Aspects of Article Introductions has been reissued to make it more easily available than it has ever been, particularly for the use of university libraries and for younger and newer practitioners and researchers in the rapidly expanding and increasingly global field of EAP.
Aspects of Article Introductions appeared in fall 1981 as a ring-bound 90-page monograph. The "publisher" was the Language Studies Unit at the University of Aston in Birmingham. Although essentially an "underground" work, it has remained a relevant part of the short intellectual history of English for Academic Purposes, particularly as genre-based or genre-driven approaches to EAP research and pedagogical practice have become more popular. Its longevity is also a testament to the genre analysis work of John Swales, but in addition, the research article has become the most influential genre in most areas of scholarship, and introductions are at least supposed to be read first and to be designed in such a way as to attract as large readership as possible.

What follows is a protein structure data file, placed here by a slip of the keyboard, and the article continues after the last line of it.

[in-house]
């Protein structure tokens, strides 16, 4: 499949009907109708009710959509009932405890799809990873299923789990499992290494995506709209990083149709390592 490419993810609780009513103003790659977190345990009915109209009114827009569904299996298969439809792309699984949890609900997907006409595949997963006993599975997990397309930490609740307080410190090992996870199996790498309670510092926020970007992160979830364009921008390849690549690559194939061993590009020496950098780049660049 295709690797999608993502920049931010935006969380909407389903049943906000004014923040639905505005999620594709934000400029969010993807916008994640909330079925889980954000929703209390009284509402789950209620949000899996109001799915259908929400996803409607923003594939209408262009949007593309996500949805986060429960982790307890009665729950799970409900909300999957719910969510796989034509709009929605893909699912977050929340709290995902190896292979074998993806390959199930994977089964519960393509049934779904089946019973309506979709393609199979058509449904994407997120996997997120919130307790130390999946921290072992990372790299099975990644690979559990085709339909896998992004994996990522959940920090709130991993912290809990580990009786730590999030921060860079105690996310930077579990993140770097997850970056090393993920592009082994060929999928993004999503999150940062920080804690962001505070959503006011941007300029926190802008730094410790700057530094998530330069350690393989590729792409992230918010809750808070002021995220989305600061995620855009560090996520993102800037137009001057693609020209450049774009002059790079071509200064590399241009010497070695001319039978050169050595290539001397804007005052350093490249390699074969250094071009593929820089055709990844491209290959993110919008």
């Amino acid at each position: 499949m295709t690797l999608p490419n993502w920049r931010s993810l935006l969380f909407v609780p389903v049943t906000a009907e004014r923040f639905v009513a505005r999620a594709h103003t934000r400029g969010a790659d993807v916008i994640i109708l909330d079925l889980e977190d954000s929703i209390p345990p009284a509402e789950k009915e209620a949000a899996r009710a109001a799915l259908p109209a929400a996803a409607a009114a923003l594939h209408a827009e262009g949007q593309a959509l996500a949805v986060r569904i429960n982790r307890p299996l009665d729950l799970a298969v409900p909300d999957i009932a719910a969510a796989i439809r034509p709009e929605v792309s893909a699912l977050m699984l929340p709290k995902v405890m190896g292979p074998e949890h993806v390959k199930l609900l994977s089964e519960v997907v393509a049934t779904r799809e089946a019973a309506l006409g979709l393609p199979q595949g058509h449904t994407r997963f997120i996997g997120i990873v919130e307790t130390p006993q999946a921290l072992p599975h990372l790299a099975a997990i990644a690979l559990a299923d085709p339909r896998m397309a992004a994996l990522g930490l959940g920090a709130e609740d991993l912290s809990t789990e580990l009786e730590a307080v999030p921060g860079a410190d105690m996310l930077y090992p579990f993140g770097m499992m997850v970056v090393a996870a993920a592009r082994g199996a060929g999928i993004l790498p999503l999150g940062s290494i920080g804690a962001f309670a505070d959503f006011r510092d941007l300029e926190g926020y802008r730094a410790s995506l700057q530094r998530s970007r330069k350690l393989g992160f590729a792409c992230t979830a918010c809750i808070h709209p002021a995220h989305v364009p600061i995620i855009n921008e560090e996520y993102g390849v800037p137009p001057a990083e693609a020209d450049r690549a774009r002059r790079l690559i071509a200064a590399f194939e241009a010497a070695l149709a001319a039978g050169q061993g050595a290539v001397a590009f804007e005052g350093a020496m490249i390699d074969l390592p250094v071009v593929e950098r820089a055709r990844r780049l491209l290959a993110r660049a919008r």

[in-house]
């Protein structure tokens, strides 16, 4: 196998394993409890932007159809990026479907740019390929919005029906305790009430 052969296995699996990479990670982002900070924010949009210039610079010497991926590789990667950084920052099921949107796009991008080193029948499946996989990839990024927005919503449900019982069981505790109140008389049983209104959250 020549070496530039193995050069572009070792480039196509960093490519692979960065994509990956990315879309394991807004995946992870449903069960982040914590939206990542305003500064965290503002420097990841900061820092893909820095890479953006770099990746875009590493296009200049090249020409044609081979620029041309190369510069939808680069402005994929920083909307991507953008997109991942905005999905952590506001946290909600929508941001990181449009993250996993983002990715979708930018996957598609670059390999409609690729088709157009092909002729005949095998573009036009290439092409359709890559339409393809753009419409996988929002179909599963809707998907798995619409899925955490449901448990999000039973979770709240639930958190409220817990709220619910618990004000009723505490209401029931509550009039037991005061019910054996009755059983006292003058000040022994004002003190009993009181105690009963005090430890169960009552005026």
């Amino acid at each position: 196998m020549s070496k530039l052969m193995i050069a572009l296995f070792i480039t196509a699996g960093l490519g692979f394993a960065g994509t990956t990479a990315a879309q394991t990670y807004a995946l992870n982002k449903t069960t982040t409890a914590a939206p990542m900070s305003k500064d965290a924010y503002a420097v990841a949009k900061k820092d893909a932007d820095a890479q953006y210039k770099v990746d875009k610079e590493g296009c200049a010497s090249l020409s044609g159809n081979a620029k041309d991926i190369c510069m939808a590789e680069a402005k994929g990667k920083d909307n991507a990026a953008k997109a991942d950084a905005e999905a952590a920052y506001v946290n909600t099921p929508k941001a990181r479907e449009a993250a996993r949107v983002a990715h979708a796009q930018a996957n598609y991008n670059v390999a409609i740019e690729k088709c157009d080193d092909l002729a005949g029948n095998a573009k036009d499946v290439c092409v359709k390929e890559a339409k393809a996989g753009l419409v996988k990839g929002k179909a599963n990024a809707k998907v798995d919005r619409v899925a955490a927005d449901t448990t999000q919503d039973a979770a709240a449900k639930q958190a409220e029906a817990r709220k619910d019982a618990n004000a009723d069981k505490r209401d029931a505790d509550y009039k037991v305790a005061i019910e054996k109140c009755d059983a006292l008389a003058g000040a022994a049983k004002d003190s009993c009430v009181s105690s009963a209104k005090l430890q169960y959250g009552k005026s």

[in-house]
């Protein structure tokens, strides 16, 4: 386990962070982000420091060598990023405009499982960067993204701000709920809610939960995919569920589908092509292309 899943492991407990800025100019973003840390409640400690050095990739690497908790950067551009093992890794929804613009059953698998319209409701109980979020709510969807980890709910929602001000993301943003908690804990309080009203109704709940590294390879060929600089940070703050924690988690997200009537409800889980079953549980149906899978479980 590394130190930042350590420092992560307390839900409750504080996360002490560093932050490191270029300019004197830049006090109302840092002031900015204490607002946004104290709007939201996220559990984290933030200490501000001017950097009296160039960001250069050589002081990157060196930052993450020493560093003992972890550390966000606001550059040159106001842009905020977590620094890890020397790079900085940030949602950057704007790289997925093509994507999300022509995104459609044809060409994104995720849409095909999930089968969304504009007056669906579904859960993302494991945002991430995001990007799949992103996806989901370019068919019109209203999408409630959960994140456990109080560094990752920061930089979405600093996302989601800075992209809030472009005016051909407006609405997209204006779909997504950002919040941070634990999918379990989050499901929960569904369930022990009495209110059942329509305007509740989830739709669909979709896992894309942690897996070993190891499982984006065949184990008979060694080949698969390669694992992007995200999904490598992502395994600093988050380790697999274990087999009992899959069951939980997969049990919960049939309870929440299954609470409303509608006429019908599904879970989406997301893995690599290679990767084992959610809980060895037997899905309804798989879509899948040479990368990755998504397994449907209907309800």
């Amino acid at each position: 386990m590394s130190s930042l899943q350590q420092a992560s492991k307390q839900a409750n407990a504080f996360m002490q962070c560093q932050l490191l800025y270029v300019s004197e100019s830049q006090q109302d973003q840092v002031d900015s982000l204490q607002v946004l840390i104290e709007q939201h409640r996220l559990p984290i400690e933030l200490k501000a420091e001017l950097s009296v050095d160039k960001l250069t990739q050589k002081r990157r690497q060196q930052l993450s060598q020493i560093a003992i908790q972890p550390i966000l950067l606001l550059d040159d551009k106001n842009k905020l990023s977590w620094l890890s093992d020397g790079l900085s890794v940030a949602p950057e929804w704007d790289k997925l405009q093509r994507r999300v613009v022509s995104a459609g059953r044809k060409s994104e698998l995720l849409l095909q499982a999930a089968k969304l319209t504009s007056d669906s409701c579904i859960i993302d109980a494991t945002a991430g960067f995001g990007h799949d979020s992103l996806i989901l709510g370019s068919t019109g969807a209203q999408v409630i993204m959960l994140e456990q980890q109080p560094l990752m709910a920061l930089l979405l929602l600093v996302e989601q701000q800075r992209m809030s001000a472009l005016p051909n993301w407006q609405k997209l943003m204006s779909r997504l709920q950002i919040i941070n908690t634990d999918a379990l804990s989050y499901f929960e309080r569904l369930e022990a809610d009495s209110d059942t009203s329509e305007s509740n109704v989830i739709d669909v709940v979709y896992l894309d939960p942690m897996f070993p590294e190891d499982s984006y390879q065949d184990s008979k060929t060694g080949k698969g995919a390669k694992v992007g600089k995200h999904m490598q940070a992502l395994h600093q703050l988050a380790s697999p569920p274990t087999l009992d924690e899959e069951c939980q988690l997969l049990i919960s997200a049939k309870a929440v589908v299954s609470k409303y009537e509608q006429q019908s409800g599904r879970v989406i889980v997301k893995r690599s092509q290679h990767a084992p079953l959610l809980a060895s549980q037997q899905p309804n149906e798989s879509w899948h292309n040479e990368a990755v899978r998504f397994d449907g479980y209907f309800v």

"If I were asked to list the most influential texts in applied linguistics over the last 30 years, John Swales' Aspects of Article Introductions would be in the top three or four. This was a seminal work which not only presented a novel way of analysing texts and a commentary on academic discourse, but one which helped to establish a foundation for the massive interest we see today in describing the structure and features of academic articles. This is not just a text which offers us a glimpse of an intellectual history, but it remains full of fascinating insights and observations about texts and the workings of academic discourse. While the ideas may have evolved and the genre it describes moved on, both the style of writing and the methodology it describes are as fresh and as revealing as anything written on the topic since."
—Ken Hyland, Hong Kong University